It’s been 1 year and 50% since I wrote my article on the ARK Innovation ETF (ARKK) titled “The ARK Rhyme”. The 50% drop, even in the context of a rising market (S&P500 up 15% since then) begs the question “What Now?” I will answer it.
The dynamics of subscriptions reinforcing the (upward) price action of stocks already held by the fund, and redemptions reinforcing the (downward) price action of stocks already held by the fund, aren’t the only thing recognizable about ARK Innovation.
The fund’s approach, itself, is recognizable. It is basically an approach which seeks to buy disruptive story stocks with little or no regard for valuation. In my original article, I drew comparisons to the dotcom bubble and Janus Capital for this very reason.
Perusing ARKK’s factsheet and website in general shows this inclination, mission even. There are countless pages showing descriptions of the disruptive technologies Ark invests in, and nothing on what the valuation of what’s being bought might be – valuation (in individual stock analyses) is typically based on a rosy TAM (Target Addressable Market), rosy share of that TAM and rosy future margins.
ARKK’s composition “by technology”:
Notice that such is the allergy to industries which might be seen as “legacy”, that while Tesla (TSLA) is the largest position at 8.3% of fund…
…“Automaking”, or even “Electric Vehicle making” aren’t found in the technology breakdown (at year-end, Tesla was 7.9% of the fund). Instead, “Autonomous vehicles” (a technology Tesla sells since 2016 but doesn’t have) and “Energy storage” (a very small part of Tesla’s business) are listed. Of course, Tesla’s success or failure as an investment continues to rest solely on its ability to make cars profitably (which it does, though not at a scale that might justify the current valuation).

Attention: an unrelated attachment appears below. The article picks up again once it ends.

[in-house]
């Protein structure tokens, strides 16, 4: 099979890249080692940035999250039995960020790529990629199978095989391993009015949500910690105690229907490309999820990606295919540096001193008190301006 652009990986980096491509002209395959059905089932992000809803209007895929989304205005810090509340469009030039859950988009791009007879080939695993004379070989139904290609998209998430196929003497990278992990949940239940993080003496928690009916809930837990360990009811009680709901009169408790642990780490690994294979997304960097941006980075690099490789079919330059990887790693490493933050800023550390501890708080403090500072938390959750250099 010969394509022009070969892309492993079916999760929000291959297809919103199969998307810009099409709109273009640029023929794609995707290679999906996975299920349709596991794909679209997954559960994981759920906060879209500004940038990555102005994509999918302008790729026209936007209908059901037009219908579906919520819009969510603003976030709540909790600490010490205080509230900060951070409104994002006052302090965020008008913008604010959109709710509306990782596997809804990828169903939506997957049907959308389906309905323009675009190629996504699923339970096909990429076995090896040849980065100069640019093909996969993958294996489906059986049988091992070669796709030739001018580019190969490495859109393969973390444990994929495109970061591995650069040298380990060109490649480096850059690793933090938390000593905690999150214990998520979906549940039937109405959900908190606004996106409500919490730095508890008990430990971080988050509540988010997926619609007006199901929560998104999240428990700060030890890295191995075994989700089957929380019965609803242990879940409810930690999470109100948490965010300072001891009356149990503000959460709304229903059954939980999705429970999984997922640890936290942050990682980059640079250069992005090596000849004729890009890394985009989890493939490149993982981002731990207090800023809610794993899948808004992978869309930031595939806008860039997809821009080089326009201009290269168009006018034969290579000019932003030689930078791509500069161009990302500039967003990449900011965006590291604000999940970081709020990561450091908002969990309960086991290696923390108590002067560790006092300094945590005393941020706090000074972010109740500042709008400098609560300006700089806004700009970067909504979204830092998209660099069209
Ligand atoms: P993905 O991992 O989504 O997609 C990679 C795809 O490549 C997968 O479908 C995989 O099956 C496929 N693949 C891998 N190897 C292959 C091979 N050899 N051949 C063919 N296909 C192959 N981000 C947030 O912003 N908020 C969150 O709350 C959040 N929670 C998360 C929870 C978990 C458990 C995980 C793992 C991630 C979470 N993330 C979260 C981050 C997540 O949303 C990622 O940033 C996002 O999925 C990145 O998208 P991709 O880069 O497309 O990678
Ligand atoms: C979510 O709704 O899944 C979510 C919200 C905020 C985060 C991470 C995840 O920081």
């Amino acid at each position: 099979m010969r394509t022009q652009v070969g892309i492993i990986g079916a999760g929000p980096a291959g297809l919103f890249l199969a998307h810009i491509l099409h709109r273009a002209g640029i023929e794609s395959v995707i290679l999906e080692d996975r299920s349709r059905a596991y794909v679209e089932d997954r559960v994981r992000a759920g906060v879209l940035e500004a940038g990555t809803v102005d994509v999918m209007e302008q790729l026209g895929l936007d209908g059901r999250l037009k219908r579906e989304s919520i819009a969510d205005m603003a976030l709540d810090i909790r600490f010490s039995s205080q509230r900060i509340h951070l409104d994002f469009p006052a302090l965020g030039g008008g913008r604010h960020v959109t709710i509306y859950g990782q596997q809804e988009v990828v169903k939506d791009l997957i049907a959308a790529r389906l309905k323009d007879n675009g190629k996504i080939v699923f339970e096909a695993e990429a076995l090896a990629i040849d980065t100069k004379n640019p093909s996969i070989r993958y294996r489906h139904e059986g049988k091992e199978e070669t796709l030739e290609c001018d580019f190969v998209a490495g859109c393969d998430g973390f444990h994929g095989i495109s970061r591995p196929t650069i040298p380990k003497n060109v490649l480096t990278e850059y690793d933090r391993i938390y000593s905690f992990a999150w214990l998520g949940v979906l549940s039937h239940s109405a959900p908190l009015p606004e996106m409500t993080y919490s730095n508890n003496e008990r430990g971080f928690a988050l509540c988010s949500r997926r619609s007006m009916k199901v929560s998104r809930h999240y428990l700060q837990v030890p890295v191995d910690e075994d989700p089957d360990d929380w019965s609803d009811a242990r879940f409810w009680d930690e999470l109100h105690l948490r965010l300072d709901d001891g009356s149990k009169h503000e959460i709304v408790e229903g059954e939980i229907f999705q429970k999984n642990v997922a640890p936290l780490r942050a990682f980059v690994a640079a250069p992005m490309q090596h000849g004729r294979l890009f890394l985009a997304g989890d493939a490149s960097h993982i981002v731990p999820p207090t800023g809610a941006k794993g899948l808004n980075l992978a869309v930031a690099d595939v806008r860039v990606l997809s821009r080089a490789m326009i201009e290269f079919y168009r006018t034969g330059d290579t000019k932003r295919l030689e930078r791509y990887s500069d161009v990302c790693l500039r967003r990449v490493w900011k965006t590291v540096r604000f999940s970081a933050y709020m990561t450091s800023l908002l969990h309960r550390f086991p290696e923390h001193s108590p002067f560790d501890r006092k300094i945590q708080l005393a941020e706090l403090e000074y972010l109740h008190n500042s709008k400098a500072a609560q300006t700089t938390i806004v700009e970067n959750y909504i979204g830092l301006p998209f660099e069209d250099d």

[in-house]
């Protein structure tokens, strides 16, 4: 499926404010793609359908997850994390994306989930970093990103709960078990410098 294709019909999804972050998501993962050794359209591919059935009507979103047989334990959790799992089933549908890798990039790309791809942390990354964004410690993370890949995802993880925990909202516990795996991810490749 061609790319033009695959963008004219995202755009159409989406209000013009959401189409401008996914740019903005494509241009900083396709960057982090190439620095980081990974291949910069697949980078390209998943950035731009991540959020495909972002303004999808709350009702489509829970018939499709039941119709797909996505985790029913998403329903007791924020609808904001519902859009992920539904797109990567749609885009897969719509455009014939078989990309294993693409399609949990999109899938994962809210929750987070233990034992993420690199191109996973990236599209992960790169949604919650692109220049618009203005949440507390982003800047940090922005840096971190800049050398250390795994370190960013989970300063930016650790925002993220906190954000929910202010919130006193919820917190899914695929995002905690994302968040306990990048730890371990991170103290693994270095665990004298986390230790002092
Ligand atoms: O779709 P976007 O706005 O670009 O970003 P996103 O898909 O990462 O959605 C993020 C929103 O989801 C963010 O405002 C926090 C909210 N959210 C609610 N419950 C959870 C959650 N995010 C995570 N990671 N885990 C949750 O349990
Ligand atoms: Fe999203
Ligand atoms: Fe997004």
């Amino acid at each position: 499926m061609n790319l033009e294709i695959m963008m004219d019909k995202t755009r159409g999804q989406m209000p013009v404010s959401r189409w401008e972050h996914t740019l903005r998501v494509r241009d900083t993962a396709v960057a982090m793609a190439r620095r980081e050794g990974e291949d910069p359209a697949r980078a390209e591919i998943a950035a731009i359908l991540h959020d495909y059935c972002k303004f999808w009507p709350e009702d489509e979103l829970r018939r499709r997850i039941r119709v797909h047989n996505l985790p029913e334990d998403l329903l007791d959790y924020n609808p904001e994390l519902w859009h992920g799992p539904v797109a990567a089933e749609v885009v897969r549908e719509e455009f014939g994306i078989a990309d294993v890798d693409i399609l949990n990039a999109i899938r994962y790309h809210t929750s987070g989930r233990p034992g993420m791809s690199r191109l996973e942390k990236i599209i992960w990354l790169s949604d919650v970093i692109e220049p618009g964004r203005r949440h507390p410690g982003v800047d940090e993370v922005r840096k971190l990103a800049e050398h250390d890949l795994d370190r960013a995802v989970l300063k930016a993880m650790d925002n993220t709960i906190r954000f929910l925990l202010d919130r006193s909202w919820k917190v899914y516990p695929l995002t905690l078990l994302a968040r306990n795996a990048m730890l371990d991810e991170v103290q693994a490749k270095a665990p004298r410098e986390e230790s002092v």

Anyway, this observation on the obsession with disruptive technology alone while disregarding valuation, is both what brought us here (to minus 50%), and what explains what will happen next.
If we were simply looking at Janus Capital, as I described in my original article Janus posted the following returns:
Then the dotcom bust came, and the Janus Fund lost 15% in 2000, 26% in 2001 and 28% in 2002, for a total loss of 55%.
This could make us optimistic. If ARK is already down 50%, maybe the end of the suffering wouldn’t be too far away.
However, with all its fame, Janus was perhaps not as conceptual as ARK. For instance, a look at the Janus Twenty fund’s top holdings in April 2000 (right after the top of the dotcom bubble) and then in October 2001 shows two things:
- First, Janus Twenty was never as conceptual as ARKK is now. Its major holdings were initially more focused on tech, but literally, all that tech was profitable. Those holdings were still massively overvalued, so Janus still suffered, of course.
- Second, and most importantly, Janus shifted away from the tech focus, except in as much as it welcomed punished, but again profitable, tech – Like Microsoft (MSFT). This shift was also observed at the time.